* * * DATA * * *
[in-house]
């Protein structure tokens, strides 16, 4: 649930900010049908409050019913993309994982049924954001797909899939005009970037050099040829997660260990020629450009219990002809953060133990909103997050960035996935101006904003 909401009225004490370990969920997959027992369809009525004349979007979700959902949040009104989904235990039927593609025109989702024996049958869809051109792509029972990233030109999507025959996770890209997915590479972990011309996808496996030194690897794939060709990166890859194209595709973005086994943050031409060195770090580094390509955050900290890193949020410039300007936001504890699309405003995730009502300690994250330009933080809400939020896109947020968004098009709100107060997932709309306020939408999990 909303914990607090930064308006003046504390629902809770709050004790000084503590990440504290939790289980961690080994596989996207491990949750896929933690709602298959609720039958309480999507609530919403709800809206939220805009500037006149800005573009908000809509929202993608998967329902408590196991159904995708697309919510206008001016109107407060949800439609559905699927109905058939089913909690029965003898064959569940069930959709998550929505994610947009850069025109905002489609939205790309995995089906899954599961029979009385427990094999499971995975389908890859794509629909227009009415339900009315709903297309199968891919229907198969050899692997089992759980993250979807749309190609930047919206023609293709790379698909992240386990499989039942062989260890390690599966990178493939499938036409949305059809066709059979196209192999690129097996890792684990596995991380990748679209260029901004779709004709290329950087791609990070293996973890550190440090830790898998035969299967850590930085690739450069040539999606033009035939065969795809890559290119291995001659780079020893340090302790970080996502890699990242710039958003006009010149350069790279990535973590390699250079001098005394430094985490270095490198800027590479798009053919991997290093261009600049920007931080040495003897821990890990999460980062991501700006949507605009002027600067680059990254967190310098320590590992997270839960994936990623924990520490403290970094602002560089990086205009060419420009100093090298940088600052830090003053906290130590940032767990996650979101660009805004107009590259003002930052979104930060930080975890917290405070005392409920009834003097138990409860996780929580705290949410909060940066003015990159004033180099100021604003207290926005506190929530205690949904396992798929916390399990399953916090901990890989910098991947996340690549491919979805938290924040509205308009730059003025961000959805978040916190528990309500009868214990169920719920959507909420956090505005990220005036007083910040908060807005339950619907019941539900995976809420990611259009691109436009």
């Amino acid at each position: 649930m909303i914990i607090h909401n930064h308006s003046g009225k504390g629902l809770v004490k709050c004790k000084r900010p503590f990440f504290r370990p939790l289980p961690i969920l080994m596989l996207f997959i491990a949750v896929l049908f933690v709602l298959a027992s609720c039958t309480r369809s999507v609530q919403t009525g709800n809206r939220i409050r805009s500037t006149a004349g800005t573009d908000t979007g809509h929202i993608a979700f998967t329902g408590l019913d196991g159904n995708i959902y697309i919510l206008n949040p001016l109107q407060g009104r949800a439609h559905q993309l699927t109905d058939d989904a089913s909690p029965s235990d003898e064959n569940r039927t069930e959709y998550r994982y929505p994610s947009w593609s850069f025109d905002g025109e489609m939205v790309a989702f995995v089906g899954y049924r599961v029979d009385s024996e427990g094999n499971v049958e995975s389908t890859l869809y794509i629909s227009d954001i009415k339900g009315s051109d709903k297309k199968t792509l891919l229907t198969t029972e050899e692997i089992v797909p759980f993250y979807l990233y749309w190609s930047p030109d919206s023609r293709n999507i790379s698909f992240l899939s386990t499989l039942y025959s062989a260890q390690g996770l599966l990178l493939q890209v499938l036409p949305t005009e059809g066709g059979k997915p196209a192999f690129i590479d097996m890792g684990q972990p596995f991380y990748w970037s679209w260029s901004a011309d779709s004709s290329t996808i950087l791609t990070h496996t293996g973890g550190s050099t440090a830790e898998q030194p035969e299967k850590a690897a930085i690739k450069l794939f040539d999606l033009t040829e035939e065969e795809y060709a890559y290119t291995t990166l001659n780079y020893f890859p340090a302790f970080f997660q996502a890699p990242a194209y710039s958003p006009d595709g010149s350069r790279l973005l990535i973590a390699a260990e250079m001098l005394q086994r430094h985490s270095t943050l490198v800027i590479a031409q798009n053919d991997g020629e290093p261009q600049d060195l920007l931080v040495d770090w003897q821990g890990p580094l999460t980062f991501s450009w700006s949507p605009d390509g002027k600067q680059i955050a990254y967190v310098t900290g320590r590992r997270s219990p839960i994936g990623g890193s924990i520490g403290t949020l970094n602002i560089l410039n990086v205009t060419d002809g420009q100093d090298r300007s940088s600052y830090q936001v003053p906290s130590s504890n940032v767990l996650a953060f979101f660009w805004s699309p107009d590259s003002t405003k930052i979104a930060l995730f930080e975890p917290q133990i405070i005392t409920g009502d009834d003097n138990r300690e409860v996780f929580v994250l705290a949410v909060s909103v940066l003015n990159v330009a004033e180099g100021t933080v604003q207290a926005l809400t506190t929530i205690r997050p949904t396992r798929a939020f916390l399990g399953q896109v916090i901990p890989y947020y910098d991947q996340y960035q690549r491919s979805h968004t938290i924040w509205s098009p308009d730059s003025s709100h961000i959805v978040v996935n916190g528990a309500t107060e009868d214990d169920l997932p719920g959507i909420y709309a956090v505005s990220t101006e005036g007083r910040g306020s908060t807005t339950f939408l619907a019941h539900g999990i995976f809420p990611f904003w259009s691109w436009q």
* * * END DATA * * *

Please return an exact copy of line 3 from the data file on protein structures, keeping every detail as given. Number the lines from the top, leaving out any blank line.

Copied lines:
């Amino acid at each position: 649930m909303i914990i607090h909401n930064h308006s003046g009225k504390g629902l809770v004490k709050c004790k000084r900010p503590f990440f504290r370990p939790l289980p961690i969920l080994m596989l996207f997959i491990a949750v896929l049908f933690v709602l298959a027992s609720c039958t309480r369809s999507v609530q919403t009525g709800n809206r939220i409050r805009s500037t006149a004349g800005t573009d908000t979007g809509h929202i993608a979700f998967t329902g408590l019913d196991g159904n995708i959902y697309i919510l206008n949040p001016l109107q407060g009104r949800a439609h559905q993309l699927t109905d058939d989904a089913s909690p029965s235990d003898e064959n569940r039927t069930e959709y998550r994982y929505p994610s947009w593609s850069f025109d905002g025109e489609m939205v790309a989702f995995v089906g899954y049924r599961v029979d009385s024996e427990g094999n499971v049958e995975s389908t890859l869809y794509i629909s227009d954001i009415k339900g009315s051109d709903k297309k199968t792509l891919l229907t198969t029972e050899e692997i089992v797909p759980f993250y979807l990233y749309w190609s930047p030109d919206s023609r293709n999507i790379s698909f992240l899939s386990t499989l039942y025959s062989a260890q390690g996770l599966l990178l493939q890209v499938l036409p949305t005009e059809g066709g059979k997915p196209a192999f690129i590479d097996m890792g684990q972990p596995f991380y990748w970037s679209w260029s901004a011309d779709s004709s290329t996808i950087l791609t990070h496996t293996g973890g550190s050099t440090a830790e898998q030194p035969e299967k850590a690897a930085i690739k450069l794939f040539d999606l033009t040829e035939e065969e795809y060709a890559y290119t291995t990166l001659n780079y020893f890859p340090a302790f970080f997660q996502a890699p990242a194209y710039s958003p006009d595709g010149s350069r790279l973005l990535i973590a390699a260990e250079m001098l005394q086994r430094h985490s270095t943050l490198v800027i590479a031409q798009n053919d991997g020629e290093p261009q600049d060195l920007l931080v040495d770090w003897q821990g890990p580094l999460t980062f991501s450009w700006s949507p605009d390509g002027k600067q680059i955050a990254y967190v310098t900290g320590r590992r997270s219990p839960i994936g990623g890193s924990i520490g403290t949020l970094n602002i560089l410039n990086v205009t060419d002809g420009q100093d090298r300007s940088s600052y830090q936001v003053p906290s130590s504890n940032v767990l996650a953060f979101f660009w805004s699309p107009d590259s003002t405003k930052i979104a930060l995730f930080e975890p917290q133990i405070i005392t409920g009502d009834d003097n138990r300690e409860v996780f929580v994250l705290a949410v909060s909103v940066l003015n990159v330009a004033e180099g100021t933080v604003q207290a926005l809400t506190t929530i205690r997050p949904t396992r798929a939020f916390l399990g399953q896109v916090i901990p890989y947020y910098d991947q996340y960035q690549r491919s979805h968004t938290i924040w509205s098009p308009d730059s003025s709100h961000i959805v978040v996935n916190g528990a309500t107060e009868d214990d169920l997932p719920g959507i909420y709309a956090v505005s990220t101006e005036g007083r910040g306020s908060t807005t339950f939408l619907a019941h539900g999990i995976f809420p990611f904003w259009s691109w436009q």